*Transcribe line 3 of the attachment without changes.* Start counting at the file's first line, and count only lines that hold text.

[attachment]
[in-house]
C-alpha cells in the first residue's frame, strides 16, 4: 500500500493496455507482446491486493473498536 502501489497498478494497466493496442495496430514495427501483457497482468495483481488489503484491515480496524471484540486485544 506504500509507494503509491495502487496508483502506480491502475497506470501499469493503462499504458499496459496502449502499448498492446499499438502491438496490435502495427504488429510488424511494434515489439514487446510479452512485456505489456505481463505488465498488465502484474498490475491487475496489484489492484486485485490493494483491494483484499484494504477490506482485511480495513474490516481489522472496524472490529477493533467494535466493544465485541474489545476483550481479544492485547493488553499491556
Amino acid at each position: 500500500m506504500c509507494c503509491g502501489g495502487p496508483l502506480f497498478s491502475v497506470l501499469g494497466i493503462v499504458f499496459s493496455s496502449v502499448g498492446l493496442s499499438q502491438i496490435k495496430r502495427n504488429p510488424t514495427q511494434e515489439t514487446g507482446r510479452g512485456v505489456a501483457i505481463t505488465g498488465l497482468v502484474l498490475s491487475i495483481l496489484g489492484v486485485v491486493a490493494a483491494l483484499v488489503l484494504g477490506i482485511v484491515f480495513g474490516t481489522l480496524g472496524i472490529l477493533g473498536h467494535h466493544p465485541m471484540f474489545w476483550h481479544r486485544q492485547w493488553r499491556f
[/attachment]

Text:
Amino acid at each position: 500500500m506504500c509507494c503509491g502501489g495502487p496508483l502506480f497498478s491502475v497506470l501499469g494497466i493503462v499504458f499496459s493496455s496502449v502499448g498492446l493496442s499499438q502491438i496490435k495496430r502495427n504488429p510488424t514495427q511494434e515489439t514487446g507482446r510479452g512485456v505489456a501483457i505481463t505488465g498488465l497482468v502484474l498490475s491487475i495483481l496489484g489492484v486485485v491486493a490493494a483491494l483484499v488489503l484494504g477490506i482485511v484491515f480495513g474490516t481489522l480496524g472496524i472490529l477493533g473498536h467494535h466493544p465485541m471484540f474489545w476483550h481479544r486485544q492485547w493488553r499491556f